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Jean-Yves Duperron
Classical Music Sentinel, October 2009

Considered a momentous achievement in music, this is definitely one of the best symphonies to come out of England during the first half of the 20th century.

The first movement in particular is written on a grand scale, propulsed ever forward by a great sense of momentum and ever increasing tension, with moments of dark melancholy and contemplation. Throughout the whole movement, conflicts arise between different sections of the orchestra, adding to the mounting tension and built up energy, that finally gets released at the very end in an amazing fashion. The second movement, Presto con malizia (malicious) is a tour de force in devilish rhythms and off-beat accents all put together with great craftsmanship. Some of the main ideas from the opening movement are re-introduced in the third, slow movement, but are now given a darker, more emotional treatment, and the movement ends in hushed resignation. The final movement opens with a ceremonial sounding fanfare, and the central section of the movement is a fugue written on a grand scale with, again, plenty of momentum and energy. The fanfare returns to finish the symphony in an impressive display of resolute determination.

This 1994 recording under Paul Daniel is a clear front runner for this symphony, and was a Gramophone Editor’s Choice the year it was released.

Penguin Guide, January 2009

In the First Symphony Paul Daniel knows unerringly how to build up tension to breaking point before resolving it and then building again. He is also freer than many in his use of rubato, as well as in the degree of elbow-room he allows for jazzy syncopations, always idiomatic. The Scherzo is sparkily witty, not just full of malice. In the slow movement, after the poised opening, Daniel tends to press ahead slightly for the sections which follow, agonizingly intense. The finale with its brassy, more extrovert manner has plenty of panache, and the weight and bite of the sound are excellent. This is version that vies with even the finest at whatever price, and it outshines most. Daniel’s reading of the Partita brings out above all the work’s joyfulness, with the outer movements relaxed in their brilliance and the central slow movement warmly expressive.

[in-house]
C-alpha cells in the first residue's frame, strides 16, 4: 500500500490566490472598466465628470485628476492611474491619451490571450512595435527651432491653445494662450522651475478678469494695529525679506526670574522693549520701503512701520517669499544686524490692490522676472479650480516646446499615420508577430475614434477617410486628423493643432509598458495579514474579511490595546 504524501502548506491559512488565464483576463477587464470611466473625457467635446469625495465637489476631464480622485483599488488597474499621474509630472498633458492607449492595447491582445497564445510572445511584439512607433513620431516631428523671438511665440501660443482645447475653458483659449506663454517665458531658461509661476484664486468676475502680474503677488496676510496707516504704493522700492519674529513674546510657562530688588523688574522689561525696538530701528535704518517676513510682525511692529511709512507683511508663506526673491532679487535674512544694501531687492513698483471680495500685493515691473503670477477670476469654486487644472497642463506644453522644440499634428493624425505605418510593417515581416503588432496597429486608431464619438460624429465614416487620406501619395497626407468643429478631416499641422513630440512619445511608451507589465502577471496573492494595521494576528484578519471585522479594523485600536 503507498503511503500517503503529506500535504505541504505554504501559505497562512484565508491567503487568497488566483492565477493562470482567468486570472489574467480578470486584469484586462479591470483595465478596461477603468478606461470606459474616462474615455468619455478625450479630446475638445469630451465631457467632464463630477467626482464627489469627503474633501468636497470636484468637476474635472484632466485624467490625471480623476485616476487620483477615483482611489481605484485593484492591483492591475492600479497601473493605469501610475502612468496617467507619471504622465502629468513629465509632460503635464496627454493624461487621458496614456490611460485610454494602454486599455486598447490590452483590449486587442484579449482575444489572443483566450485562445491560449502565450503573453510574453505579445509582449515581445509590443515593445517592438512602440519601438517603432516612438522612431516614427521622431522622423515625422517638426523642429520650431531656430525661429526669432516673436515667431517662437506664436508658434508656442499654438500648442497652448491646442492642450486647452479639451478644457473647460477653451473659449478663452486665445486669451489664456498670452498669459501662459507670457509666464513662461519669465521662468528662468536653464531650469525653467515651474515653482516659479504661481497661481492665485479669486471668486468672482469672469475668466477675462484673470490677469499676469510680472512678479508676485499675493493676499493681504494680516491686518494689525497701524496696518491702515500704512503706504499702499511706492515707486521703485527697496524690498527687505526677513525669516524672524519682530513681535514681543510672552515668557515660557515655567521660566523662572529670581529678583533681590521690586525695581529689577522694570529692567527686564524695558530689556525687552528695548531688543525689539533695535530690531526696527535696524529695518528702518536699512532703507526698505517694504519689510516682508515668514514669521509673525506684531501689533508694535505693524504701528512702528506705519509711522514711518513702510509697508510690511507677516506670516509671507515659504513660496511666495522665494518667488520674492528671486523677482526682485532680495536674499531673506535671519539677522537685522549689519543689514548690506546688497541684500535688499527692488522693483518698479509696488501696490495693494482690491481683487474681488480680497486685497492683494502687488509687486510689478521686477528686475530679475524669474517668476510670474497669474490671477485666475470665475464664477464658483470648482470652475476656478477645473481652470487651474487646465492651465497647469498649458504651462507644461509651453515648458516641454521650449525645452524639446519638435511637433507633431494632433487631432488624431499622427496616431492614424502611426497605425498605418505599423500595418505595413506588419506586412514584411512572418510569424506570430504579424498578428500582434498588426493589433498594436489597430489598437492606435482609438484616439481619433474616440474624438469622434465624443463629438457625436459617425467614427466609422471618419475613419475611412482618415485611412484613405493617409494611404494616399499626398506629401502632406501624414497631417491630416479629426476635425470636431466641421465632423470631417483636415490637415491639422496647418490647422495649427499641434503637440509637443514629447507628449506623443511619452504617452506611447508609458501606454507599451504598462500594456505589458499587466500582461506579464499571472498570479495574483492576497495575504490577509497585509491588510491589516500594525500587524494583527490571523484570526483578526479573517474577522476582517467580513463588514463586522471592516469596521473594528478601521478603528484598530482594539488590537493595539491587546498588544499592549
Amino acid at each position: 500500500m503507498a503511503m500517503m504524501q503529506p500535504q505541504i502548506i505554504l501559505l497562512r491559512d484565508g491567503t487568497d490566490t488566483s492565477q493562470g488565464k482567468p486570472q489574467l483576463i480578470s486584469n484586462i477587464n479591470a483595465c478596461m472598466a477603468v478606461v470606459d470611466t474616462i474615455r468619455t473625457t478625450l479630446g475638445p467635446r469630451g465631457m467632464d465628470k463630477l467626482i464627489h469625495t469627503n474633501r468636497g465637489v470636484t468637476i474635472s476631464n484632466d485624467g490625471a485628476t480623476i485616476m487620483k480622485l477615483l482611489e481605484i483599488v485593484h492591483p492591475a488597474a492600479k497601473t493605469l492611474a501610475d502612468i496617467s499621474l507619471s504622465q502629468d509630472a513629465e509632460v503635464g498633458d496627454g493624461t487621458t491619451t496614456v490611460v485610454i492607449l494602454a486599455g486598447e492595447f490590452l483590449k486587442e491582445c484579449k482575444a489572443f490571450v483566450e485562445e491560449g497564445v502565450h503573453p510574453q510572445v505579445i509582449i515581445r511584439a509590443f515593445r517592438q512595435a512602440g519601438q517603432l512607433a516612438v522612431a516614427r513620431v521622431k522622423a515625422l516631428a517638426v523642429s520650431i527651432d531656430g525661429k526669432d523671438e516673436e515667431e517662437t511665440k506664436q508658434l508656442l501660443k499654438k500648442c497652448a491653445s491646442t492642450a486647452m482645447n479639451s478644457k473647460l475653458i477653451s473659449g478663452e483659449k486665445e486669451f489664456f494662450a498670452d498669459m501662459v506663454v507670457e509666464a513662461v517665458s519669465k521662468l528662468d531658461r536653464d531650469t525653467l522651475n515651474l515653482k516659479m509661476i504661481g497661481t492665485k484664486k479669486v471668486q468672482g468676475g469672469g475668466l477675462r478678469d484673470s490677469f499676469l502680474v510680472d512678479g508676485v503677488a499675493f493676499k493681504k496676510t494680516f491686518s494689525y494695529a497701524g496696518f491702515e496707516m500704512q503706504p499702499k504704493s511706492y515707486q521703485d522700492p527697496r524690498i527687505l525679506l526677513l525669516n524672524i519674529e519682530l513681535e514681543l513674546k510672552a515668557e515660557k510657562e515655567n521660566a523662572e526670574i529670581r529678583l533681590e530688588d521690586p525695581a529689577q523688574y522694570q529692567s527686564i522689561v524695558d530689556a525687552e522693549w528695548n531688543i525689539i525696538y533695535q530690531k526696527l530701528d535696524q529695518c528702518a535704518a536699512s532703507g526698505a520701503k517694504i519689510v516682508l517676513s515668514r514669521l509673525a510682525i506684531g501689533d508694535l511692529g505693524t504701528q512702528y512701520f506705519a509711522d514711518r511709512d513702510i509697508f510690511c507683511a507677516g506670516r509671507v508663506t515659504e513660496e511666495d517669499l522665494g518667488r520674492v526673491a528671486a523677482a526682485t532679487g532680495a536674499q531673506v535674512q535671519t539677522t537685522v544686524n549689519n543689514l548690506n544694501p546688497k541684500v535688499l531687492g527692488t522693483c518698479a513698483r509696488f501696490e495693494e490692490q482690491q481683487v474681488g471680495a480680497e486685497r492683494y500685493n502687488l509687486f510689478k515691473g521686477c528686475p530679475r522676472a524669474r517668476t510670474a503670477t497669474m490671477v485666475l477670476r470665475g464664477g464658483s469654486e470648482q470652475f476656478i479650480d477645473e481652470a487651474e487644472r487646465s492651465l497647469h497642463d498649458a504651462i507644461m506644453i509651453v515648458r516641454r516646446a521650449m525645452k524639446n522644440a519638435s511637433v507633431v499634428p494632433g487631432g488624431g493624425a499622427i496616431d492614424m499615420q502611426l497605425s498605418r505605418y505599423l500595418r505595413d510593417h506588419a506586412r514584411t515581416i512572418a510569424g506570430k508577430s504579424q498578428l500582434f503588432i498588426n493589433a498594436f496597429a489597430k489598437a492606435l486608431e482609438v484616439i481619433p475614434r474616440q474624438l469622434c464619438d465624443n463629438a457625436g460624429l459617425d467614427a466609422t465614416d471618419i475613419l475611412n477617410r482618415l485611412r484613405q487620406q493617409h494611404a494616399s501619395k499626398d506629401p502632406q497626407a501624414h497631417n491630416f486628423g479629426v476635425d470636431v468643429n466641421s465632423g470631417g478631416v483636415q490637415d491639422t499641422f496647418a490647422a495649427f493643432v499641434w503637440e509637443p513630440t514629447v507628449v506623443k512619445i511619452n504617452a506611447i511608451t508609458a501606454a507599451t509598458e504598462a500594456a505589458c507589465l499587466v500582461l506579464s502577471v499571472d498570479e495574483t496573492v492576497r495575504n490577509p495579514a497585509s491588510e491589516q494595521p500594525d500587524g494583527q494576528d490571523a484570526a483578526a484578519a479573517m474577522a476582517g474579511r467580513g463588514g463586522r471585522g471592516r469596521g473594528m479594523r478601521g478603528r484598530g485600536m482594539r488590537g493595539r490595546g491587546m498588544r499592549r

Edward Greenfield
Gramophone, April 2002

"What is remarkable about the Daniel version is the transparency of sound, more detailed and more open than any other. Nor is there a lack of body in the string sound, which isn't opulent but has freshness and clarity. As for the reading, it rivals even Previn/LSO and Thomson for the way the tension is maintained at high voltage from the start, again with the most idiomatic feeling for jazzy syncopations and dramatic control of agogic hesitations for extra emphasis."

Roger Hecht
American Record Guide, August 2000

"Daniel is fierce, energetic, fast, and driven, particularly in I."


"Irrespective of price, this is a version of the much-recorded symphony that competes with the finest ever, and outshines most"

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